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Awards and distinctions


A successful year for the centre with two GDR GPL 2016 thesis prize-winners

An excellent 2016 for the centre with two winners of the GDR GPL (Programming and Software Engineering Research Group) 2016 thesis prize: Jacques-Henri Jourdan (Gallium) is awarded first prize and Antoine Delignat-Lavaud (Prosecco) receives an honourable mention

Meeting with Jacques-Henri Jourdan, former PhD student with the Gallium project team

> Can you tell us about your career?

After entering thegrande écoleENS, I did a degree in computer science and then the MPRI (Parisian master of research in computer science). I did several internships: at Microsoft Research in 2010, Inria in 2011 and at the CEA (French Alternative Energies and Atomic Energy Commission) in 2012. These introduced me to the two fields of computer science on which my thesis focuses: static analysis using abstract interpretation and formal verification with the Coq proof assistant. During my internship at Inria, I began to work with Xavier Leroy, who then became my thesis supervisor.

I then did my thesis in the Gallium team, and defended it last May. I am now a post-doctoral researcher for software systems at the Max Planck Institute, in Derek Dreyer's team.

> You won the GDR GPL 2016 thesis first prize, what does this award represent for you? 

Obviously, a certain pride: my thesis involved a lot of work, with some moments that were harder than others. However, ultimately, it was a great success: I consider this prize to be an encouragement to continue in academic research. It is also, I hope, a reward for the people I have worked with, within the Gallium team and the Verasco project.

> What are your plans for the future?

I am currently taking the CNRS and Inria competitive exams to become a researcher. In fact, even if my thesis work was - overall - a success, it revealed the weakness of the formal verification tools that I used. I would therefore like to work on improving them, and I have many ideas for this.

> What advice would you give to other researchers who might wish to approach Inria in order to do their thesis?

One very important piece of advice, I think, is to keep believing in yourself and to beware of the 'impostor syndrome'. This expression describes the feeling that many (young) researchers have when they realise that their colleagues are better than them in certain fields. As a result they feel like 'impostors', and that they do not deserve to be in the situation they are in. The truth is that, especially in research, profiles are very varied and so, inevitably, the person working in the office next door has qualities that we do not have, but we have other things that s/he does not. You therefore need to keep believing in yourself, avoid comparing yourself directly to others, but also keep a critical eye on your work.

Another good piece of advice is not to 'stay in your corner'. A thesis is the opportunity to meet many people - in your team, research centre and in conferences. This is not just important on a professional level, but above all enriching on a personal level.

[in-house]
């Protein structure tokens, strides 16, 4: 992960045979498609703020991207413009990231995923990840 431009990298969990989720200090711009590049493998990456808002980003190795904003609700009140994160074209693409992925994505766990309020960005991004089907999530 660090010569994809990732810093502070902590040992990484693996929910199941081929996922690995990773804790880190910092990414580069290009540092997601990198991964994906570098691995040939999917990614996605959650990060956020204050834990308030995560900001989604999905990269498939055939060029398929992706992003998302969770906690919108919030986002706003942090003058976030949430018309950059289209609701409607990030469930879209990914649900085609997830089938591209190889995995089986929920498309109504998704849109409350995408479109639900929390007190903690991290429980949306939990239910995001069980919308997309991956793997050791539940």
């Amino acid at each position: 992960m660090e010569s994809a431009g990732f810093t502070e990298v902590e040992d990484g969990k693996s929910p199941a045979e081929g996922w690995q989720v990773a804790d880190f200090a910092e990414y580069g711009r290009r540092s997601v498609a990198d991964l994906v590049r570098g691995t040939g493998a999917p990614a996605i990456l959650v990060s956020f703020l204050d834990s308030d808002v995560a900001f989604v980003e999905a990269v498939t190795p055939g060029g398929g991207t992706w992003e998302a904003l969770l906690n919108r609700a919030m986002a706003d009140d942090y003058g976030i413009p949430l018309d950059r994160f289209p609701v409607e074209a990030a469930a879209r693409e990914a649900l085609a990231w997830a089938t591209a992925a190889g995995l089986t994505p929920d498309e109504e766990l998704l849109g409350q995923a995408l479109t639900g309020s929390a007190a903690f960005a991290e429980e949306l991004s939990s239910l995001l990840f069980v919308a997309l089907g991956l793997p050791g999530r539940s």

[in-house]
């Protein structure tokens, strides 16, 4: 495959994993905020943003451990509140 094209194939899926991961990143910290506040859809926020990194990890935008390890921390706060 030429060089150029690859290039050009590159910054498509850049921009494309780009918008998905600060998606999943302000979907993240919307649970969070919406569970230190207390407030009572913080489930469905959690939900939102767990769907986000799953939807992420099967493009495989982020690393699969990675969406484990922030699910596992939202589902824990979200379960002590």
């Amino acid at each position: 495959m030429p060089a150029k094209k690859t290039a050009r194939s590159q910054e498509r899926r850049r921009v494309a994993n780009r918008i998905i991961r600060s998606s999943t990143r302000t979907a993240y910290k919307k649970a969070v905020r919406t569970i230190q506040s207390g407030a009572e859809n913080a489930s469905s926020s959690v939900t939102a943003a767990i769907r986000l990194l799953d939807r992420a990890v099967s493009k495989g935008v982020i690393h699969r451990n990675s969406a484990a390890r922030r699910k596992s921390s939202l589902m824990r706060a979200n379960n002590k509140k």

Meeting with Antoine Delignat-Lavaud, former PhD student with the Prosecco project team

> Can you tell us about your career?

After having studied computer science at ENS Cachan, during which time I worked on formal languages, I began my thesis on the security of authentication protocols on the Web at Inria in Paris, under the supervision of Karthikeyan Bhargavan. Even though this is an extremely concrete problem (our research having had a real impact on the security of the services used daily by millions of users), I was struck by the very large diversity of the research fields and methods used during my thesis (covering cryptography as well as protocols, programming languages and verification) in the relatively compartmentalised context of French research. At the end of my thesis, I was recruited as a researcher at the Microsoft Research laboratory in Cambridge, United Kingdom, where I am working now.

> You received an honourable mention at the GDR GPL 2016 thesis prize, what does this represent for you? 

This represents academic recognition for relatively applied research, which makes it even the more satisfying given that this research is sometimes not very highly regarded in France. I hope that my thesis can serve as an example of the application of fields of research in which Inria, and more generally French research, are at the cutting edge of innovation in the world (for example, functional programming, proofs of programs or public-key cryptography), although I regret the low number of job prospects in France.

> What are your plans for the future?

I am currently working on the Everest project, whose aim is to apply the vision of a secure Internet through the formal methods I am developing in my thesis. Several formal PhD students from the Gallium team are working with me on this ambitious project: we already have prototypes of a browser and a Web server using our verified library of decoding of network communications, and we hope that these can be used on a large scale within the next three years.

> What advice would you give to other researchers who might wish to approach Inria in order to do their thesis?

My experience of the thesis environment at Inria has been very positive: there is a good level of support and administrative and technical assistance, which is unfortunately not always the case in universities. The organisation into teams is effective as long as you remain open to what is happening in other teams (including in other centres). It is therefore important to follow and take part in cross-disciplinary events, such as theJunior Seminaror working groups and research groups like the GDR GPL or the GT-Vérif.

Keywords: GDR GPL 2016 Inria de Paris Award Gallium Prosecco